- Read more magazine to improve reading skills (New York Times, Scientific American, and Smithsonian)
- Truly understand every types of question
- Truly understand every subjects in the test and try to master them one by one
- Analyze weakness from question I incorrectly did and improve it into my strength
- Slow down SC part and under stand why they are incorrect in every choices

I still have some question
1. What resource can I use to be a standard for understanding every types and every subjects of the test
2. What resource can I get to have the question and answer to study in each subjects (eg. I want to ace the probability subject, where can I look for?)

Thank you Scott.

Max
Intern
Intern
avatar
B
Joined: 12 Jun 2019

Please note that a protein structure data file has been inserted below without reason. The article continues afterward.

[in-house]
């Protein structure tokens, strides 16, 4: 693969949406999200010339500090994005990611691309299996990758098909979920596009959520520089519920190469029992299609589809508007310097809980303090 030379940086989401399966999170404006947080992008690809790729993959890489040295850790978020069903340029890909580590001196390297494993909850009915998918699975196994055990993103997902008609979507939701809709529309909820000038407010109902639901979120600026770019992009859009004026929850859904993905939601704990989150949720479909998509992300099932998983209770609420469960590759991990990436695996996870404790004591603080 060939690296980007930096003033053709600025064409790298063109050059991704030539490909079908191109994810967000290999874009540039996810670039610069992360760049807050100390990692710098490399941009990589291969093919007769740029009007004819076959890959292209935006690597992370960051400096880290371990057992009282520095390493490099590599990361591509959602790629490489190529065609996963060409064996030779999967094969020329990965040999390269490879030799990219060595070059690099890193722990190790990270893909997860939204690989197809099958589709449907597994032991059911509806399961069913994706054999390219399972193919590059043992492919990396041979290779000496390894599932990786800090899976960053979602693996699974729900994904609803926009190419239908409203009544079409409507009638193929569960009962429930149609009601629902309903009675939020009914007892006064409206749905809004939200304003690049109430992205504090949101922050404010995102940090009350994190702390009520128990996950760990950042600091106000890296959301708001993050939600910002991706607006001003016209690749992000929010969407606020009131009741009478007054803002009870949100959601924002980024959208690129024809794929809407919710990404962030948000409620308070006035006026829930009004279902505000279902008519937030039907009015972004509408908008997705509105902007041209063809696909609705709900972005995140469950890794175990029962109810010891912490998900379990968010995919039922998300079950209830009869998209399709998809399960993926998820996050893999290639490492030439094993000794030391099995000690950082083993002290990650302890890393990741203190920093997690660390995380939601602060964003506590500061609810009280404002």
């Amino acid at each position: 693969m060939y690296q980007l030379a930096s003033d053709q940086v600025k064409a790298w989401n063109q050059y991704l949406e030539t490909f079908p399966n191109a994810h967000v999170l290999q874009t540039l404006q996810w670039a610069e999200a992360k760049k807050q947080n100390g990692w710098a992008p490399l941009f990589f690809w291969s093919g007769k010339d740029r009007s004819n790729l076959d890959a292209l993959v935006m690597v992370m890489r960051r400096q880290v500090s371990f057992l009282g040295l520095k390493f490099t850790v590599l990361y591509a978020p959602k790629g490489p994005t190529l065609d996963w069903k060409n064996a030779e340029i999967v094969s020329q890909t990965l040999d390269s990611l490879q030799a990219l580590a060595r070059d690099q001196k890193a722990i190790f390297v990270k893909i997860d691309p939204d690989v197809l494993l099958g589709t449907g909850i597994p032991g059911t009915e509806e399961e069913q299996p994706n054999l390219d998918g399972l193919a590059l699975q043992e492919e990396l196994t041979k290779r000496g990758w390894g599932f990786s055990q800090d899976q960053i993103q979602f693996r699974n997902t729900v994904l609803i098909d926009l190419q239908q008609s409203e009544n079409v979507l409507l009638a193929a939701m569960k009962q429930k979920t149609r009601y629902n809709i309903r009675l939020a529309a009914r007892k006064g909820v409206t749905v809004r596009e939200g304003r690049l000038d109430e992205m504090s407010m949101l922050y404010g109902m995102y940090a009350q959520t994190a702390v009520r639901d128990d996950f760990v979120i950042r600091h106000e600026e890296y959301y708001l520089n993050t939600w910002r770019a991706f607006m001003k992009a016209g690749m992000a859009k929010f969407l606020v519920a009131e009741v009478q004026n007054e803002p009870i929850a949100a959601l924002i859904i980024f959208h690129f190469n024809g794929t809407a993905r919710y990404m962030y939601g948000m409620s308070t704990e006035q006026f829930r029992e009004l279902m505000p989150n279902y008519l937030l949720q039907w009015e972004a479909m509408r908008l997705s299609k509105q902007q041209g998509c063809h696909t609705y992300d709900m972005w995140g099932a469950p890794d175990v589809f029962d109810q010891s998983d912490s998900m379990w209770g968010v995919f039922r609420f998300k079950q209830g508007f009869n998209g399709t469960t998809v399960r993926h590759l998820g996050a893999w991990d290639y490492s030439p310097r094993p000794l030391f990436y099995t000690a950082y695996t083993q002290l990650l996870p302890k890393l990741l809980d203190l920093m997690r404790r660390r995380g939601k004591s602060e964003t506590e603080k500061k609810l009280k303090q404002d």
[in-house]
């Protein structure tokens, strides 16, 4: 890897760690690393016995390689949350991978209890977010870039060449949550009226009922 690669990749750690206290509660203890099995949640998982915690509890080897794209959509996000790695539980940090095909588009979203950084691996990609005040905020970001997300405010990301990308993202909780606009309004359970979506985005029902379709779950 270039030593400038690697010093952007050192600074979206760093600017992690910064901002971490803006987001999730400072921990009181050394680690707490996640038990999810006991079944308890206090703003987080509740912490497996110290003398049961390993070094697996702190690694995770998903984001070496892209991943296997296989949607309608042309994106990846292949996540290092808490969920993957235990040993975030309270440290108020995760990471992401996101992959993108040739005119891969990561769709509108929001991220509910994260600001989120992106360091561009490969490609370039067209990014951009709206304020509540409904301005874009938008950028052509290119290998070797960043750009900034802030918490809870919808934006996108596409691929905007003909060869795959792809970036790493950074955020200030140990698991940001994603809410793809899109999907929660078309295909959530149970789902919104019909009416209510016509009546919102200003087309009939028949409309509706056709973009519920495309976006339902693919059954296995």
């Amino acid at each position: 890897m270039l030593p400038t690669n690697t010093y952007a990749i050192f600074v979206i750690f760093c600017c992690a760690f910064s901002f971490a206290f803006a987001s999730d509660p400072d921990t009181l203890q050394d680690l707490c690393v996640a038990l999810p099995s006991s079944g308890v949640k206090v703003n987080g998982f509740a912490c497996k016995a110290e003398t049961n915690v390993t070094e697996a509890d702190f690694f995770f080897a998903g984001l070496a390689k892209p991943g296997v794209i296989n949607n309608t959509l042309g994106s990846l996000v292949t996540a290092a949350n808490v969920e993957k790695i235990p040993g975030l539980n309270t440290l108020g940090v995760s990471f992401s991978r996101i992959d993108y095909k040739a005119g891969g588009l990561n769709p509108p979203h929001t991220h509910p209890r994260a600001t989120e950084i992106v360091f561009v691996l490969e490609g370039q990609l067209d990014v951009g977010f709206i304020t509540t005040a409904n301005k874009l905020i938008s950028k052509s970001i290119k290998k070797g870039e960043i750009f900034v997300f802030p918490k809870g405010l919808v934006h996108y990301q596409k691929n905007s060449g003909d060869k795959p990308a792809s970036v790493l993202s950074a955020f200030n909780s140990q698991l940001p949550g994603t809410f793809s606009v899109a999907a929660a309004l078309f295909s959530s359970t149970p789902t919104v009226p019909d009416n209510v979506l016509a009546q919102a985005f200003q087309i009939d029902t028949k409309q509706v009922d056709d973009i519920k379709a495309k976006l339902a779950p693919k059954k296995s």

Posts: 30
GMAT 1: 500 Q43 V17
GMAT 2: 510 Q44 V17
GMAT 3: 600 Q48 V25
GMAT 4: 650 Q50 V28
Re: What should I do next to achieve 650?  [#permalink]

Show Tags

New post 13 Oct 2019, 07:12
EMPOWERgmatRichC wrote:
Hi Zatan99,

I've sent you a PM with an analysis of your ESR and some additional questions.

GMAT assassins aren't born, they're made,
Rich

Receive it. Will reply in the message. Thank you!
GMAT Club Bot
Re: What should I do next to achieve 650?   [#permalink] 13 Oct 2019, 07:12